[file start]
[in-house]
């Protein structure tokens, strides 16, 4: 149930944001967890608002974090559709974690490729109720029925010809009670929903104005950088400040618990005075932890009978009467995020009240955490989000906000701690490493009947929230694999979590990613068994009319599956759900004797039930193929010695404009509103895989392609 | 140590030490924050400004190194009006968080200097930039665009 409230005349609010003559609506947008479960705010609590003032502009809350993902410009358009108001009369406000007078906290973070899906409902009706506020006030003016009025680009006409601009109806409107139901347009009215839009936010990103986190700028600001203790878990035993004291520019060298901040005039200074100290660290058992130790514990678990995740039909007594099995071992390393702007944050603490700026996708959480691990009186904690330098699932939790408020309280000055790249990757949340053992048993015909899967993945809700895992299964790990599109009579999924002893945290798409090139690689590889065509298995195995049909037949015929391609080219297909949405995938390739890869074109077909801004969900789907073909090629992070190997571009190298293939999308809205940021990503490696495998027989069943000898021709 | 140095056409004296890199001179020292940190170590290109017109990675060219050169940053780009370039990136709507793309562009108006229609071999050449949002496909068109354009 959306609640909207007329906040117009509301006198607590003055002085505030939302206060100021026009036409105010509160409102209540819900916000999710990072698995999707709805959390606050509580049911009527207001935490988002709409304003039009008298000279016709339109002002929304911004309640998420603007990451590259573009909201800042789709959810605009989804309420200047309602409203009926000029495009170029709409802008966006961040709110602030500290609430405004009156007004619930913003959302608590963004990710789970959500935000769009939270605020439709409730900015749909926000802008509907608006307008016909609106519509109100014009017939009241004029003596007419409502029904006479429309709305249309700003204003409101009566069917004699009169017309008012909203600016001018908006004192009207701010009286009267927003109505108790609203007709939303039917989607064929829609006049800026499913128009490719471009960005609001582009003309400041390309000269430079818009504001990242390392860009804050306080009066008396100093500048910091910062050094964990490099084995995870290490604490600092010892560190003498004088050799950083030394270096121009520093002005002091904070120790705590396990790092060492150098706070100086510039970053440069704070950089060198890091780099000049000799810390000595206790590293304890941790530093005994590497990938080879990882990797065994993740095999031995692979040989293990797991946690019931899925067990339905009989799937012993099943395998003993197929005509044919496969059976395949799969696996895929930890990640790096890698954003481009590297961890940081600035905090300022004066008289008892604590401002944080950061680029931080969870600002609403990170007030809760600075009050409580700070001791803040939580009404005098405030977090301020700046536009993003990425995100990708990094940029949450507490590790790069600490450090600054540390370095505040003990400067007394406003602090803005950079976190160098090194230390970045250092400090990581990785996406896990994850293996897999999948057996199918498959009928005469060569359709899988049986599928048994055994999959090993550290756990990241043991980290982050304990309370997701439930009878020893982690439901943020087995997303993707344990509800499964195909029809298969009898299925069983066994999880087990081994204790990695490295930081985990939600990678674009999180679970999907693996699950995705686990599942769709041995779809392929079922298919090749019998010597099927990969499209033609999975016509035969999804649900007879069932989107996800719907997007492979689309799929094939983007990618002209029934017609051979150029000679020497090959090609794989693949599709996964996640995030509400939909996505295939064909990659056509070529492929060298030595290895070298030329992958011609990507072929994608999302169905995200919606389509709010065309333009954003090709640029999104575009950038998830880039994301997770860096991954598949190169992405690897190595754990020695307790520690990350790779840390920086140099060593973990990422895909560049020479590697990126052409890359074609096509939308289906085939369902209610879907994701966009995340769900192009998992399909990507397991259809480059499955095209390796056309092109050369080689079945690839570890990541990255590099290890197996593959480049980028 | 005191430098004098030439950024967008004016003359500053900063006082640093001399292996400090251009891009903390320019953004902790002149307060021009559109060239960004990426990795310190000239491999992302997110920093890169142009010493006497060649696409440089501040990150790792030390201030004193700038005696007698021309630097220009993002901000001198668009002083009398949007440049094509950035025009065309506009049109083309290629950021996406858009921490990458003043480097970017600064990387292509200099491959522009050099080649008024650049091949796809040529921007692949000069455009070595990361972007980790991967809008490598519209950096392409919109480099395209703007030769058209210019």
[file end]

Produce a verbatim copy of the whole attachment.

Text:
[in-house]
């Protein structure tokens, strides 16, 4: 149930944001967890608002974090559709974690490729109720029925010809009670929903104005950088400040618990005075932890009978009467995020009240955490989000906000701690490493009947929230694999979590990613068994009319599956759900004797039930193929010695404009509103895989392609 | 140590030490924050400004190194009006968080200097930039665009 409230005349609010003559609506947008479960705010609590003032502009809350993902410009358009108001009369406000007078906290973070899906409902009706506020006030003016009025680009006409601009109806409107139901347009009215839009936010990103986190700028600001203790878990035993004291520019060298901040005039200074100290660290058992130790514990678990995740039909007594099995071992390393702007944050603490700026996708959480691990009186904690330098699932939790408020309280000055790249990757949340053992048993015909899967993945809700895992299964790990599109009579999924002893945290798409090139690689590889065509298995195995049909037949015929391609080219297909949405995938390739890869074109077909801004969900789907073909090629992070190997571009190298293939999308809205940021990503490696495998027989069943000898021709 | 140095056409004296890199001179020292940190170590290109017109990675060219050169940053780009370039990136709507793309562009108006229609071999050449949002496909068109354009 959306609640909207007329906040117009509301006198607590003055002085505030939302206060100021026009036409105010509160409102209540819900916000999710990072698995999707709805959390606050509580049911009527207001935490988002709409304003039009008298000279016709339109002002929304911004309640998420603007990451590259573009909201800042789709959810605009989804309420200047309602409203009926000029495009170029709409802008966006961040709110602030500290609430405004009156007004619930913003959302608590963004990710789970959500935000769009939270605020439709409730900015749909926000802008509907608006307008016909609106519509109100014009017939009241004029003596007419409502029904006479429309709305249309700003204003409101009566069917004699009169017309008012909203600016001018908006004192009207701010009286009267927003109505108790609203007709939303039917989607064929829609006049800026499913128009490719471009960005609001582009003309400041390309000269430079818009504001990242390392860009804050306080009066008396100093500048910091910062050094964990490099084995995870290490604490600092010892560190003498004088050799950083030394270096121009520093002005002091904070120790705590396990790092060492150098706070100086510039970053440069704070950089060198890091780099000049000799810390000595206790590293304890941790530093005994590497990938080879990882990797065994993740095999031995692979040989293990797991946690019931899925067990339905009989799937012993099943395998003993197929005509044919496969059976395949799969696996895929930890990640790096890698954003481009590297961890940081600035905090300022004066008289008892604590401002944080950061680029931080969870600002609403990170007030809760600075009050409580700070001791803040939580009404005098405030977090301020700046536009993003990425995100990708990094940029949450507490590790790069600490450090600054540390370095505040003990400067007394406003602090803005950079976190160098090194230390970045250092400090990581990785996406896990994850293996897999999948057996199918498959009928005469060569359709899988049986599928048994055994999959090993550290756990990241043991980290982050304990309370997701439930009878020893982690439901943020087995997303993707344990509800499964195909029809298969009898299925069983066994999880087990081994204790990695490295930081985990939600990678674009999180679970999907693996699950995705686990599942769709041995779809392929079922298919090749019998010597099927990969499209033609999975016509035969999804649900007879069932989107996800719907997007492979689309799929094939983007990618002209029934017609051979150029000679020497090959090609794989693949599709996964996640995030509400939909996505295939064909990659056509070529492929060298030595290895070298030329992958011609990507072929994608999302169905995200919606389509709010065309333009954003090709640029999104575009950038998830880039994301997770860096991954598949190169992405690897190595754990020695307790520690990350790779840390920086140099060593973990990422895909560049020479590697990126052409890359074609096509939308289906085939369902209610879907994701966009995340769900192009998992399909990507397991259809480059499955095209390796056309092109050369080689079945690839570890990541990255590099290890197996593959480049980028 | 005191430098004098030439950024967008004016003359500053900063006082640093001399292996400090251009891009903390320019953004902790002149307060021009559109060239960004990426990795310190000239491999992302997110920093890169142009010493006497060649696409440089501040990150790792030390201030004193700038005696007698021309630097220009993002901000001198668009002083009398949007440049094509950035025009065309506009049109083309290629950021996406858009921490990458003043480097970017600064990387292509200099491959522009050099080649008024650049091949796809040529921007692949000069455009070595990361972007980790991967809008490598519209950096392409919109480099395209703007030769058209210019």